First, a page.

High speed, cheap internet from Australia is set to revolutionise the islands, but landowners are demanding compensation over the plan.
The rollout of the Solomon Islands’ $136 million submarine internet cable deal with Australia faces possible delays, after the islands’ prime minister revealed he was unaware of landowner issues.
Landowners will demand compensation over the controversial deal and are threatening to go to court if their government does not meet their terms - threatening the project’s ambitious timetable to have it completed by the end of 2019.
“The foreshore belongs to my tribe, that means there will be monetary transaction involved before consenting to the project,” Vincent Kurilau, chief of the Haubata tribe and the last living trustee of the land and waters, told SBS News.
Mr Kurilau is the trustee of 1,541 hectares below the high-water mark, stretching the length of the capital Honiara's coast to Henderson International airport. The cable would travel through his tribes’ property if directly brought to shore in the capital.
“I will discuss it with members of the tribe. It is a national project and I always believe in dialogue, but if things go bad then we usually take to court,” he said.
“In Melanesia, land is your identity, land is your survival; when you don’t have land, or land [is] taken away, you are a stranger in your own land.”
The Solomon Islands is one of the last countries in the world not to be connected to a telecoms cable.
The deal with Australia was signed by Prime Minister Malcolm Turnbull and his Solomon Islands counterpart Rick Houenipwela on his first official visit to Canberra almost two weeks ago, and was hailed as the “best value” deal amid pomp and ceremony.
Australia blocked Chinese telecoms giant Hauwei’s plans to build the cable over national security fears of it connecting into sensitive communications infrastructure in Sydney.
Mr Houenipwela told SBS News he expected the deal to go ahead and to be completed on time.
“I think the advantages we expect from the cable are going to be quite huge,” the former senior World Bank advisor said.
But, he said, he was unaware of landowner expectations for compensation, or of any economic impact assessments conducted on the project, or of a rival Vanuatu cable planned from Honiara to Port Vila, connecting to Sydney, that is already under license.
“I’m not very familiar with land issues on the ground,” Mr Houenipwela said.
“The [Solomon Islands] company is dealing with that and the last time I had an update, more than a month ago, the company said we are on track.”
Liberal party donor Vocus was awarded the $136.6 million Australian contract for construction of the cable – connecting both the Solomon Islands and Papua New Guinea – after completing a scoping study for the federal government.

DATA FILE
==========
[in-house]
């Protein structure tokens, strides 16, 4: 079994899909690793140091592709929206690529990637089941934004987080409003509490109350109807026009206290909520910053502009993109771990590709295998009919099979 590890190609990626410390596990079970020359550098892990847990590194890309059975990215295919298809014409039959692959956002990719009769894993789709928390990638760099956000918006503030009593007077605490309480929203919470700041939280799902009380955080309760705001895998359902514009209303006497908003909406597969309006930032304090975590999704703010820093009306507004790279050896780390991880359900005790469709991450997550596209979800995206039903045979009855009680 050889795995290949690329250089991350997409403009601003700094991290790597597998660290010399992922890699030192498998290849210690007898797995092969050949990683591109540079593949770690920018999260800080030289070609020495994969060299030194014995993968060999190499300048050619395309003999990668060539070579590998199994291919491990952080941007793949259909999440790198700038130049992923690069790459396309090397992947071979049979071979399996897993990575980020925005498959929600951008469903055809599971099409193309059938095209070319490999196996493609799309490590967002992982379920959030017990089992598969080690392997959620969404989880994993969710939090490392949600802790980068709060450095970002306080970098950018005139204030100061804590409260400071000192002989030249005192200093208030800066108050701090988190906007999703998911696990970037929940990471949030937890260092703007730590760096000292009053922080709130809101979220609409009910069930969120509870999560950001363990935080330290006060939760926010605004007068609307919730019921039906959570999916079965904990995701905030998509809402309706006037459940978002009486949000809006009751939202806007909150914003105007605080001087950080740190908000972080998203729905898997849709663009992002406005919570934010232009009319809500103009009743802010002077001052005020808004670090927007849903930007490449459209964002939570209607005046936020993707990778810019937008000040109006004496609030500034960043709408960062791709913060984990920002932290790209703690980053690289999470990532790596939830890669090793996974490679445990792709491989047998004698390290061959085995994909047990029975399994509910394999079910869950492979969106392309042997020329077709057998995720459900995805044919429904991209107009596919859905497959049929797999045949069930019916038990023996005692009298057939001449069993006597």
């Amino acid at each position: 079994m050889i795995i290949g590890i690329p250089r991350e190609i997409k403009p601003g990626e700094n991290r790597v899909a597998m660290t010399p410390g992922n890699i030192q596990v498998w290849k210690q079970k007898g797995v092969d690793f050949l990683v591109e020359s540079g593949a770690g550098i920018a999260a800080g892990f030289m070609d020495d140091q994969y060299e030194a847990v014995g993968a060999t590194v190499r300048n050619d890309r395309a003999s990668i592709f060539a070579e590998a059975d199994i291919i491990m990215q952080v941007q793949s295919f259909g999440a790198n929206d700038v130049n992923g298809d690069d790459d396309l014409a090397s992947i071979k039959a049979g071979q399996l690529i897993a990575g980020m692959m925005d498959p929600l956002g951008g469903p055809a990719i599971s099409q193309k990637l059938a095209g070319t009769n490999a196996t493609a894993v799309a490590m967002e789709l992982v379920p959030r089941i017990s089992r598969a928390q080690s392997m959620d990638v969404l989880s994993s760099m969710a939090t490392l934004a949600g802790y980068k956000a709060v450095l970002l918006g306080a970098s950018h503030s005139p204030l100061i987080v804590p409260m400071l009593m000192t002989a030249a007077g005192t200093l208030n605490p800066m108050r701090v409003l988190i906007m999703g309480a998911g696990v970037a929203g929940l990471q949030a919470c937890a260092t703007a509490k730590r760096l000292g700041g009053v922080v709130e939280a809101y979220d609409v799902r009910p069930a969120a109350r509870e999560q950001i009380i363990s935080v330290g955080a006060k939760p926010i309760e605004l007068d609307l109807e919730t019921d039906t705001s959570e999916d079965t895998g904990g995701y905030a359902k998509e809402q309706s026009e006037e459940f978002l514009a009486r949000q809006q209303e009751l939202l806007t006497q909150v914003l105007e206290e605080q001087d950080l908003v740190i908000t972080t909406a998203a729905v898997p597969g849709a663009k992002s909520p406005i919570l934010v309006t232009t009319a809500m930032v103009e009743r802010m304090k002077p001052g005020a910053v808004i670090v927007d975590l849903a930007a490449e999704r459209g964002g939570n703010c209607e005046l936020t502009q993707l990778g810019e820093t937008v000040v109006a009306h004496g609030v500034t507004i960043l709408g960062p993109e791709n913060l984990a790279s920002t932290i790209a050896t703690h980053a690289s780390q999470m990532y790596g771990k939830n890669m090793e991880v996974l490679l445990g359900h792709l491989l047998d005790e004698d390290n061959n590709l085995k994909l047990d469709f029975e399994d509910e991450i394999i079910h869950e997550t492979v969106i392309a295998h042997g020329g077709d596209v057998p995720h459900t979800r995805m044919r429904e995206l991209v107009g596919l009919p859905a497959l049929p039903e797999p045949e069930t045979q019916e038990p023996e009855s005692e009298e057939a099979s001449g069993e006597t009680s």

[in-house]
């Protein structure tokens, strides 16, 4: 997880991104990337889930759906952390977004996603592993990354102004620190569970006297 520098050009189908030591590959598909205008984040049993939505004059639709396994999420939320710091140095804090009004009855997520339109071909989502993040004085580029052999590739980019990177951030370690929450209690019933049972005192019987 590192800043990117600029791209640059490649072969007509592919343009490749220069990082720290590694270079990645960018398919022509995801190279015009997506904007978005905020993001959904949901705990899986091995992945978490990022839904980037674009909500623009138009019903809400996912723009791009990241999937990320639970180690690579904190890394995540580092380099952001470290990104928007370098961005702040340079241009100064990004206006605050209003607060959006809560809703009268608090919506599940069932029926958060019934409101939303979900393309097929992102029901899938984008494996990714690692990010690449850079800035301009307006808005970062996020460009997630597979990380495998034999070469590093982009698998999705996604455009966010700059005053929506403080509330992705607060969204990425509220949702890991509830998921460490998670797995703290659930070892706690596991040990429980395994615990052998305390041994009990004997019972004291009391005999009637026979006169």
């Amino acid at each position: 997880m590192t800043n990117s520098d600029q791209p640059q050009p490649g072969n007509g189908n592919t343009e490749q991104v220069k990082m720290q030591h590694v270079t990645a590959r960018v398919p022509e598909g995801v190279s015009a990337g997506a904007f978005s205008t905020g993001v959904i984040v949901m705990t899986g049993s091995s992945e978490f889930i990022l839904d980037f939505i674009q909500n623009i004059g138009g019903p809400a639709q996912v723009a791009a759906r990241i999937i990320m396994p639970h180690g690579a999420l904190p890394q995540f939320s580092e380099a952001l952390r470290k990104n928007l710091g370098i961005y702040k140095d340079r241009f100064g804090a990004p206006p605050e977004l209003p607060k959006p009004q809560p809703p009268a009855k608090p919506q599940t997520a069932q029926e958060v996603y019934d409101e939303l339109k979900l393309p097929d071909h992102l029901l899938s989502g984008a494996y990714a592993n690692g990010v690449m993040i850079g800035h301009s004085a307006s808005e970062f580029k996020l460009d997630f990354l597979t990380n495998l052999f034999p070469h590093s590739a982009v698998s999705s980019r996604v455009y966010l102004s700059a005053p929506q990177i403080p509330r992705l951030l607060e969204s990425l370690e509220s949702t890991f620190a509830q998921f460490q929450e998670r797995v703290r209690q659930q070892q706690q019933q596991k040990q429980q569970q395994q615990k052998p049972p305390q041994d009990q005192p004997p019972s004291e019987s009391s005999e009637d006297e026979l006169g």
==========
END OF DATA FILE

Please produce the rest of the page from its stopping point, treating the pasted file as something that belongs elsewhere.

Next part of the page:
“Total cost of the project is $170m as I understand it, two-thirds of that will be paid by Australia,” Mr Houenipwela said.
Apart from the cable deal, Australian foreign aid to the Solomon Islands this year was $138m.
“I’m just happy we have a special place in their heart,” Mr Houenipwela said.
What about Vanuatu?
Australia’s intervention has caused upset in neighbouring Vanuatu and its prime minister Charlot Salwai is expected to ask Australia to help pay for its cable when he visits Canberra on Monday.
Critics accuse Australia of distorting the telecoms market in the region by installing a taxpayer-funded cable to Solomons as an aid project, when competitors have to rely on financial market loans with interest repayments.
Interchange, a private company in which the Vanuatu government has a 25 per cent minority stake, declined a request for comment from SBS News.
Its CEO Simon Fletcher said in a tweet last week: “AU Government is sweetening deal to keep Huawei out of the Solomon Islands and consequently souring the business case of our private-sector-funded Vanuatu to Solomons cable under construction … V.Hard to compete with free cable.”
But for those consumers and business owners on the Solomon Islands, dealing with slow internet speeds and high data costs, the cable can’t come soon enough.
“We need connectively to the outside world. It’s one of the topics everyone talks about and one we can’t wait for,” Adam Bartlett, managing director of Bulk Shop supermarket chain in Honiara, told SBS News.
“What I would like to see is greater adaptation of technology. In our shops, 95 per cent of purchases are cash. If we could move to more of a cashless society, that would add to the safety of our economy.
“And without getting into the politics, we’re just happy the Australians are behind this one.”